Small coffee producers and adaptive options for a changing climate: the risks and challenges of certification for ecosystem services (SGP-CRA 2060)

1) Coffee producer learning how to operate a weather station in a coffee plantation at Honduras (Photo: Oscar Gonzalez 2012) 2) Coffee plant infested with coffee leaf rust in Guatemala (Photo: Diego Pons 2012) 3) High defoliation on coffee plantation due to pest infestation (Photo: Diego Pons 2012)

Project information

Edwin Castellanos (
Universidad del Valle de Guatemala

This project follows the research started in CRN 2060, with the same title.

Executive summary Outreach Investigators Students

Executive summary

Project description

Guatemala, Mexico, Honduras and Costa Rica are among the fifteen largest coffee exporters in the world, and in the region hundreds of thousands of small farmers depend on some aspect of the coffee industry for their livelihood. As climate change impacts on the environment have become more apparent for farmers, it has become increasingly important for researchers to supplement socioeconomic research with in-depth biophysical studies. In our research, we aim for a better understanding of the role of certification seals, fair trade programs and organic production. These mechanisms may increase coffee growers’ income, but much is uncertain as to how compliance with new rules and practices impacts growers’ livelihoods, adaptive capacity, and the environment.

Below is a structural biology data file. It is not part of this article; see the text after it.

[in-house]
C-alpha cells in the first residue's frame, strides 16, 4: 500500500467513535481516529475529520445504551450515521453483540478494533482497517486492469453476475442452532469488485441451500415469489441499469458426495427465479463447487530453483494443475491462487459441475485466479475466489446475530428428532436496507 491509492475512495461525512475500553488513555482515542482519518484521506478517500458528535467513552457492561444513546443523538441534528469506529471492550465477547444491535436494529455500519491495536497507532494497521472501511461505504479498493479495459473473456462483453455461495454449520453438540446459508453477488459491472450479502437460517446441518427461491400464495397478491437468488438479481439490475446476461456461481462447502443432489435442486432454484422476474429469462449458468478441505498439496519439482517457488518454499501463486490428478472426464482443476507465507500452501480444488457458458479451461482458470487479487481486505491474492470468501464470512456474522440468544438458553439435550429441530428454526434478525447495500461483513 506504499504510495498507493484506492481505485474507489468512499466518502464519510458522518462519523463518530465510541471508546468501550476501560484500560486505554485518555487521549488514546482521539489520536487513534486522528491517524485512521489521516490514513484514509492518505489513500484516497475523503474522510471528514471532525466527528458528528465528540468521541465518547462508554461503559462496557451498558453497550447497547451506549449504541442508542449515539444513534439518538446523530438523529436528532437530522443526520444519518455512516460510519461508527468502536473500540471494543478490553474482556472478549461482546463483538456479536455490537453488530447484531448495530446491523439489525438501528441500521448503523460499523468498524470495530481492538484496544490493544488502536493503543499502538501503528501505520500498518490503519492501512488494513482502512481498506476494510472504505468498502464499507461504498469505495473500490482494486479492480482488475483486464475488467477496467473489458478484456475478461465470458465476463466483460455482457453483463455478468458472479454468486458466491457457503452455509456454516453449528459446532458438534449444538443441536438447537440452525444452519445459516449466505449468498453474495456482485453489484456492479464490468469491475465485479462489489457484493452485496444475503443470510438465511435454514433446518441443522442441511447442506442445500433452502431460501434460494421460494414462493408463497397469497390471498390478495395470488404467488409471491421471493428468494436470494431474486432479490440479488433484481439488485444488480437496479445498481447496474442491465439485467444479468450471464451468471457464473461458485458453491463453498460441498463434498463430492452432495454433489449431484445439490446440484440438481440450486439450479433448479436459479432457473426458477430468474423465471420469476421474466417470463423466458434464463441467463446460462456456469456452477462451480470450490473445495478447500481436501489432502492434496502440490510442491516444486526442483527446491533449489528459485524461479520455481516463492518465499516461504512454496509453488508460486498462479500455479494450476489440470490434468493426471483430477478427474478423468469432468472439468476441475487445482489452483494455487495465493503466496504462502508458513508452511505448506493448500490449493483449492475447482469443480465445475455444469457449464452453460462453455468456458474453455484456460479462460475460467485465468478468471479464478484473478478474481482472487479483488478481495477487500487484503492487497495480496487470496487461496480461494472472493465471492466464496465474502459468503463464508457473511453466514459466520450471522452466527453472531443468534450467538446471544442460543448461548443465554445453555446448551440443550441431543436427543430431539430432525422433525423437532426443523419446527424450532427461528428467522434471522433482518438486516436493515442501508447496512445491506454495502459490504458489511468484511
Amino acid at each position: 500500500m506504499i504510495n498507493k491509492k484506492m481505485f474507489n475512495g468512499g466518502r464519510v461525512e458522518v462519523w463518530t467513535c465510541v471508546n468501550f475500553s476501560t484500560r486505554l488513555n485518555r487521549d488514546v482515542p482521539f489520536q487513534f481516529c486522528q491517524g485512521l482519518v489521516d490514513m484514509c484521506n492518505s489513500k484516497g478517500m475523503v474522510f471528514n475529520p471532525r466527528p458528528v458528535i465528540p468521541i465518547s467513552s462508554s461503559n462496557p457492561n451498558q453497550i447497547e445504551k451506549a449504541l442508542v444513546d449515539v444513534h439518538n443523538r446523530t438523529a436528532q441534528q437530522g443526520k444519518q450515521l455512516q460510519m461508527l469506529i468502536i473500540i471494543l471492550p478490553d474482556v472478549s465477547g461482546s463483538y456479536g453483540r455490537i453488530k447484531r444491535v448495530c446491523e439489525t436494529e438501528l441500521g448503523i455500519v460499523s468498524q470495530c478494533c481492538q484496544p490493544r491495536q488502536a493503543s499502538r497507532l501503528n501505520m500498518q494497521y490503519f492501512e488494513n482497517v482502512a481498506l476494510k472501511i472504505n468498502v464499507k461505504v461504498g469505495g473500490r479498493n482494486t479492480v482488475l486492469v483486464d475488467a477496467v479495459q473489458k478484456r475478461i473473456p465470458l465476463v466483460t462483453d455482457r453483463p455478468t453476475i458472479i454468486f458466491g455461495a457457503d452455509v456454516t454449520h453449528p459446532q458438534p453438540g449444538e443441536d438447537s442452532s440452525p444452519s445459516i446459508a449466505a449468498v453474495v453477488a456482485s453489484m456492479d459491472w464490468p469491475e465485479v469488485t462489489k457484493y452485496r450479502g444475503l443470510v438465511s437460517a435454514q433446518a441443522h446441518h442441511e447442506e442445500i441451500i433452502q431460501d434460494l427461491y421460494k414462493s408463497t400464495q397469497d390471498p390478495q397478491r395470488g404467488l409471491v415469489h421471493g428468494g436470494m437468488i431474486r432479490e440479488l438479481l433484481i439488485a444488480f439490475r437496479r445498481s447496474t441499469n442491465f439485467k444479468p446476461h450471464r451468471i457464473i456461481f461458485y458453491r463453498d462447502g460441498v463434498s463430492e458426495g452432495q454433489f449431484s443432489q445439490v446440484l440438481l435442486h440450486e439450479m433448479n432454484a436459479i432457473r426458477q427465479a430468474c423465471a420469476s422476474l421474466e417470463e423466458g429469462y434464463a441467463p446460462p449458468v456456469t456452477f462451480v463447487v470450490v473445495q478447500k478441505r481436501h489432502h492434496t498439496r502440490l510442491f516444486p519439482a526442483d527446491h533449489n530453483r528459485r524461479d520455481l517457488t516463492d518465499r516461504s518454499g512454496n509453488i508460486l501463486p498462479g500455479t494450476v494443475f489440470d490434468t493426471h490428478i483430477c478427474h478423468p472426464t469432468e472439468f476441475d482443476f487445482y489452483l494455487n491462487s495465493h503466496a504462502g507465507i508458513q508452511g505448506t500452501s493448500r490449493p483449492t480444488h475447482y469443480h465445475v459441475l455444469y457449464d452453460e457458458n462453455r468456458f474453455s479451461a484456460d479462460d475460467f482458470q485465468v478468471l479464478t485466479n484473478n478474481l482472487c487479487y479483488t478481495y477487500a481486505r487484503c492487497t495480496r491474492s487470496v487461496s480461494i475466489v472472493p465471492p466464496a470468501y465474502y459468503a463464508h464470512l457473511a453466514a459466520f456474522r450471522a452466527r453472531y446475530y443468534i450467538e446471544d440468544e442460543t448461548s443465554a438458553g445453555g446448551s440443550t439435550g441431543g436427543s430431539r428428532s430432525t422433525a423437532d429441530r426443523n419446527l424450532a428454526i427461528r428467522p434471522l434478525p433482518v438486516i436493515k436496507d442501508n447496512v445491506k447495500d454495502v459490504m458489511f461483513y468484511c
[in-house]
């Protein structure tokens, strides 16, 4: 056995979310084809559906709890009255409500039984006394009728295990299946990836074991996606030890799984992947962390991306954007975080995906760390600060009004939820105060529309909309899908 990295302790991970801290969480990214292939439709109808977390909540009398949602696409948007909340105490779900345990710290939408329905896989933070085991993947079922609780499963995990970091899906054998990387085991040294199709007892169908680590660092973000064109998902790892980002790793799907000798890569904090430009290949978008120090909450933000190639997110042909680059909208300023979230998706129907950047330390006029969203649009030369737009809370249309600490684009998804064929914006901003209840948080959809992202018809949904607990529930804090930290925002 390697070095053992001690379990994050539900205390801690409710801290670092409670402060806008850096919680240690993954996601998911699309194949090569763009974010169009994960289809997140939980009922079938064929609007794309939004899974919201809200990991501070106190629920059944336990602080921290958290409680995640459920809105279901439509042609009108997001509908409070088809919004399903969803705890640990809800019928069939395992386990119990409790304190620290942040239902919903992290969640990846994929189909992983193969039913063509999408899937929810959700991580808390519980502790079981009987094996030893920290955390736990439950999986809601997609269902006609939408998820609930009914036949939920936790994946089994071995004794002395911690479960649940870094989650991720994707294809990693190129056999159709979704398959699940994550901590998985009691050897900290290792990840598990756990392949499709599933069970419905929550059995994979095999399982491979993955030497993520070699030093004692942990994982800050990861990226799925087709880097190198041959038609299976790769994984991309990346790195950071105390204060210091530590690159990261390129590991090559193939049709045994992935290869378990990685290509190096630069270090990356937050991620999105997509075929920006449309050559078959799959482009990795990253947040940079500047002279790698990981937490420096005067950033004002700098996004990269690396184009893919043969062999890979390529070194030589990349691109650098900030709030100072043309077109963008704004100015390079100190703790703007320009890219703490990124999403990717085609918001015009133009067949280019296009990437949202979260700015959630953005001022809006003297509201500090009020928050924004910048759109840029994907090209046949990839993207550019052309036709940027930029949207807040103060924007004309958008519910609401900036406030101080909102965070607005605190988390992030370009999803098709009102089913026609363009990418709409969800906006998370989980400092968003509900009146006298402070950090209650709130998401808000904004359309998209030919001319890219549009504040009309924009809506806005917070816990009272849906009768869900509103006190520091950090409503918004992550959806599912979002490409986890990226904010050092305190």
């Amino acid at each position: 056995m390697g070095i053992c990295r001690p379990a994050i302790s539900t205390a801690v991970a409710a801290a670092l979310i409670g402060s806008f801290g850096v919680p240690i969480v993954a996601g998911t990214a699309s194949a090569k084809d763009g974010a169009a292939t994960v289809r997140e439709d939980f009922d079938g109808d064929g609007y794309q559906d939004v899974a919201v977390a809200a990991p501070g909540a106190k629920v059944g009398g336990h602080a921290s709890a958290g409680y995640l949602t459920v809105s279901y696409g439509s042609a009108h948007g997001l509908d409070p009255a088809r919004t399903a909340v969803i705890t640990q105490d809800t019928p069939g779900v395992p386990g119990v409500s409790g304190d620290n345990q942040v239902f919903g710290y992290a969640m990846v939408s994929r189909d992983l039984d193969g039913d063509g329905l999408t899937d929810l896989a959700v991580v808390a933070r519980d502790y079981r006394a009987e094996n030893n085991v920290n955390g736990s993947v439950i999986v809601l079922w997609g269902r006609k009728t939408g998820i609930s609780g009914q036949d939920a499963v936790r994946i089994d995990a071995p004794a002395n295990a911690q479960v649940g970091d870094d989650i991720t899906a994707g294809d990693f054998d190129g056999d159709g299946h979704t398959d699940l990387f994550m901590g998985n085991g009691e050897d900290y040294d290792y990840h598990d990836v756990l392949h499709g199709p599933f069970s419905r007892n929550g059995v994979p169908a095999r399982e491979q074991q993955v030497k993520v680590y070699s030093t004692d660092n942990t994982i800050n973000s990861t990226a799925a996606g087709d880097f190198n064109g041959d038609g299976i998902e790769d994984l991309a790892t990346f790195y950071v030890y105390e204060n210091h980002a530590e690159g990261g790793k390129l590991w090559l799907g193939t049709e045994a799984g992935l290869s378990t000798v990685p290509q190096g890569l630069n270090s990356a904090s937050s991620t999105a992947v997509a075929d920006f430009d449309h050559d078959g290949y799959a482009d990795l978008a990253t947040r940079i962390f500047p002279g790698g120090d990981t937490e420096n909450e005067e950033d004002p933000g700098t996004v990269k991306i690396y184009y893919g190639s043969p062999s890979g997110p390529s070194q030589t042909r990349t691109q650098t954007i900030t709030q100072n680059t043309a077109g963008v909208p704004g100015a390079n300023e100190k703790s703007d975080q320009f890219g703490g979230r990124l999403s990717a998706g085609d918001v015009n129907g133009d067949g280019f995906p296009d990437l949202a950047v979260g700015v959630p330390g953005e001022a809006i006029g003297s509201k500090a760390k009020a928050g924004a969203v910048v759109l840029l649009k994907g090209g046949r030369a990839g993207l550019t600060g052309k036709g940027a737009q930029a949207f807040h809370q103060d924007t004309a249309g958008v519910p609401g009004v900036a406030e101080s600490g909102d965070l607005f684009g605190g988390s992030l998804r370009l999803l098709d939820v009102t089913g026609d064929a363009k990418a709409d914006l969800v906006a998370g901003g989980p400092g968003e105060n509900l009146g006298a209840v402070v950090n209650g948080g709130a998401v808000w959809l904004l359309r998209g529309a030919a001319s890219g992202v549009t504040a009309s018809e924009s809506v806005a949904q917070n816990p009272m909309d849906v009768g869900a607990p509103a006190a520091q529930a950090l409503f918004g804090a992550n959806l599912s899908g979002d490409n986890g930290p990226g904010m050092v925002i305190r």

• Determine the balance of potential costs and benefits associated with implementing different types of certifications and the implications for the livelihoods and production of small farmers, whether organized or unorganized.
  • Study the environmental changes that are achieved on the farms where coffee is grown under these standards of production.
  • Understand the influence of these new standards on local microclimate regulation in view of possible climate change.
  • Relate potential future climate changes with variation in the productivity of plantations.

Some results

  • We have developed several research protocols to be tested in the field.
  • Four weather stations have been located in areas where coffee pests have become critical for coffee growers; these stations are currently collecting data.
  • We conducted an analysis of the status of certification labels among the coffee producers of the region together with Rainforest Alliance to determine whether to work with certification labels or practices.
  • We have selected a sample of certified and non-certified coffee producers who are willing to participate in the research.

Project investigators

Principal investigator and lead agency:

Edwin Castellanos ( Universidad del Valle de Guatemala
Rafael Díaz Porras (Universidad Nacional de Costa Rica, Costa Rica)
Catherine Tucker (Indiana University, US)
Hallie Eakin (School of Sustainability, Arizona State University, US)
Peter Laderach (CIAT, Nicaragua)


Alejandro Santizo, Undergraduate, Universidad del Valle de Guatemala, Guatemala.
Ana Lucia Solano Garrido de Ramirez, Undergraduate, Universidad del Valle de Guatemala, Guatemala.
Celeste Sanchez, Master, Indiana University, Honduras.
Nicolasa Arredondo, Undergraduate, Universidad Autonoma Indegena de Mexico, Mexico.
Paola Diaz, Undergraduate, Universidad Autonoma Indegena de Mexico, Mexico.
Silvia Duarte, Master, Universidad del Valle de Guatemala, Guatemala.